Small Gods

Just when you think I’m taking a break from raving about how much I love Terry Pratchett, I pick up one of his best books.  Small Gods by Terry Pratchett is the epitome of Pratchett’s writing.  It’s a thoughtful, witty, story that, from what I understand, has had both atheists AND religious people thanking Terry Pratchett for proving their point.  If that’s not a sign of a good and interesting story I don’t know what is.  To be fair, this is the first of the Discworld books that I’ve read that doesn’t star Tiffany Aching, so I haven’t read the Discworld books extensively, but if this is an indicator of what else Discworld has to offer then I can’t wait to read more!


Small Gods follows Brutha as he meets and helps his god, Om, who is stuck in the form of a turtle, all the while trying to muddle along through the religious structure that has formed around the worship of Om.  The structure is pretty terrifying. About halfway through the book I started looking for “No one expects the Spanish Inquisition!” jokes.  Only because from what I’ve read about the Spanish Inquisition, what was happening in Omnia was a pretty accurate parallel.  This is one of the many things I appreciate about Terry Pratchett’s writing.  He manages to maintain wit and a sense of humor while writing about terrible things like torture without diminishing the wretchedness and seriousness of the terrible things.  It’s a fine line to walk but Pratchett manages to tip toe the line of levity the entire way through the book.

Religion has a tendency to feel like a set in stone type of structure.  I remember as a kid asking questions and someone would answer with something along the lines of “because God says it is so” which, to me, equaled “It is what it is because that’s just what it is.”  For the record that’s not enough to satisfy a kids (or anyone else’s) curiosity, and if they’re quiet after you say something like that it’s only because they know you’re brushing them off. Regardless, when we grow up questioning and are often are told “just because” it becomes hard to continue questioning.  This particular book has a way of saying what you already know but in a way that is so unusual it forces you to think about it, and question.  A favorite of mine is, “Time is like a drug. Too much of it will kill you.”  This is not wrong.  It’s an obvious fact but it’s stated in a way that makes you notice what the fact means and that’s pretty important.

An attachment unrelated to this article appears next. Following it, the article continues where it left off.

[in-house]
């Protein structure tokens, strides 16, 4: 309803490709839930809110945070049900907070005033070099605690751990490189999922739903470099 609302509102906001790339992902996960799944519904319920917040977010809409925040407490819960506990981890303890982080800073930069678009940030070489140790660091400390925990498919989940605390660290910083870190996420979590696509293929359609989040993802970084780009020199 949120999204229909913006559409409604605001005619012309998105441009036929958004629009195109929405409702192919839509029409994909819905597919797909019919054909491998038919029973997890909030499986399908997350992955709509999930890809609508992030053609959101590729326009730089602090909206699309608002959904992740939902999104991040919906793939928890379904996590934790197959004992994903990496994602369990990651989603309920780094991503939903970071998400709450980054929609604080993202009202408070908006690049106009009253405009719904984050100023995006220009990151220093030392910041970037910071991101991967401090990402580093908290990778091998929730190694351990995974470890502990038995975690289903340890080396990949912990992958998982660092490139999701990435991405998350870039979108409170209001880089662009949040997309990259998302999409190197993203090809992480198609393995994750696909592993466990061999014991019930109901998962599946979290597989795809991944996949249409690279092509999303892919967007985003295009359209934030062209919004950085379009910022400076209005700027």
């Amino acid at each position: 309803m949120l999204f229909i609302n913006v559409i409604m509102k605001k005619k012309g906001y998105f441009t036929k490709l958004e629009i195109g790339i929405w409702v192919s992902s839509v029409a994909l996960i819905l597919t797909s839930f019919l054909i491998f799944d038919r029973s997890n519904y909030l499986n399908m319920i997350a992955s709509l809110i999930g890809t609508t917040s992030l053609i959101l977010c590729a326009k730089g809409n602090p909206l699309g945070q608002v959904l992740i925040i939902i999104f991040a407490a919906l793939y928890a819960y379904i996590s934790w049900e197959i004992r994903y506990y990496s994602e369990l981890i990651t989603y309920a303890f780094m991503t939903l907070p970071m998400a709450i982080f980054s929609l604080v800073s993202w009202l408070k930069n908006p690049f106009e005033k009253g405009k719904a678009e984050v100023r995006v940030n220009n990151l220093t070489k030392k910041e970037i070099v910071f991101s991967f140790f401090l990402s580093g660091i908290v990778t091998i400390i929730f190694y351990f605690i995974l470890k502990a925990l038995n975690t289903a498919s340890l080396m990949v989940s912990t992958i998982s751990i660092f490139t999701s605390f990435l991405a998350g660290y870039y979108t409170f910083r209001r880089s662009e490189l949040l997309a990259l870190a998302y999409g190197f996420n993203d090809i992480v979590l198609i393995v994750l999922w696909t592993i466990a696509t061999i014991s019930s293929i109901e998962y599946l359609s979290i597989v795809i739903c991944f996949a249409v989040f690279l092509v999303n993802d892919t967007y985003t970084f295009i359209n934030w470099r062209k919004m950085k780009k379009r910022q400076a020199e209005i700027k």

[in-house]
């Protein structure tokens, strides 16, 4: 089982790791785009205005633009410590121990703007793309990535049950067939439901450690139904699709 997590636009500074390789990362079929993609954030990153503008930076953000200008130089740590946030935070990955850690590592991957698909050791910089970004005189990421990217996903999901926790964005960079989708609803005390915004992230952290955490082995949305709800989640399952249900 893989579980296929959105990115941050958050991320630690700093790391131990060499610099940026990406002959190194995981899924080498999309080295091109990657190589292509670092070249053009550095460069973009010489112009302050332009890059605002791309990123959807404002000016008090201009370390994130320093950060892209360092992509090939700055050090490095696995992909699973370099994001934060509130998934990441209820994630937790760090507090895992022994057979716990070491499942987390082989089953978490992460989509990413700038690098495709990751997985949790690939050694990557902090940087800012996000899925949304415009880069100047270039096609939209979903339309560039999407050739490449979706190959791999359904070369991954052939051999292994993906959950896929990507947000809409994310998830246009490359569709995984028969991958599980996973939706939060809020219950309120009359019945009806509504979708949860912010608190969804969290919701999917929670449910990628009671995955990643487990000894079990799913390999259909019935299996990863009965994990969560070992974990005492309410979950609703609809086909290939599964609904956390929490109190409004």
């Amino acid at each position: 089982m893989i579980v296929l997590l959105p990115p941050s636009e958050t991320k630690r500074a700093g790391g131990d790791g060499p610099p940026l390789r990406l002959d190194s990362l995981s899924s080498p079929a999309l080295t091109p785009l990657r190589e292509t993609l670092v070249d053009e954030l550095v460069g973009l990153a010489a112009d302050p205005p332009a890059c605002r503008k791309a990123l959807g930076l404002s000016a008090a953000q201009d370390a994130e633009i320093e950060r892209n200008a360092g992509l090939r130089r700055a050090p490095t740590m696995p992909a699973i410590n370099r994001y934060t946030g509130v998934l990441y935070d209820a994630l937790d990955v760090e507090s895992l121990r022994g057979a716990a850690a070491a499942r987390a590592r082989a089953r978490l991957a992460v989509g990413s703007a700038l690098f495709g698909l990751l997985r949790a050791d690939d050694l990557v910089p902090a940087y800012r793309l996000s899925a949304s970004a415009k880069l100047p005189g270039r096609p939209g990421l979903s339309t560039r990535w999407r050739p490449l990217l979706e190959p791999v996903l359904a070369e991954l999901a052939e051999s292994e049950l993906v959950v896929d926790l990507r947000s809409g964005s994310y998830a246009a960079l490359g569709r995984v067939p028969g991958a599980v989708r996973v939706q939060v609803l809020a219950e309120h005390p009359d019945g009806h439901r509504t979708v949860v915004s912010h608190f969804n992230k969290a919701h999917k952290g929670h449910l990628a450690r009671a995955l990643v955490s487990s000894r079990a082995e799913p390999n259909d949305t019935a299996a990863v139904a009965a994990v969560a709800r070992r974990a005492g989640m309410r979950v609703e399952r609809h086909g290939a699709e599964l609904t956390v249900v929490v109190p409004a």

Reading Terry Pratchett’s books is like lying on the ground, on your back, in your kitchen.  The ceiling was always there, but until you took the time to really look up from a different perspective you never knew that spaghetti sauce had splashed up there. Reading Small Gods is like finding a splash of spaghetti sauce minus the inevitable cleaning day and therefor immensely more delightful.

Common Place Book Entries

“The trouble with being a god is that you’ve got no one to pray to.”

-Small Gods by Terry Pratchett

“Time is like a drug.  Too much of it will kill you.”

-Small Gods by Terry Pratchett

“There’s no point in believing in things that exist.”

-Small Gods by Terry Pratchett

“He says gods like to see an atheist around. Gives them something to aim at.”

-Small Gods by Terry Pratchett

“Om began to feel the acute depression that steals over every realist in the presence of an optimist.”

-Small Gods by Terry Pratchett


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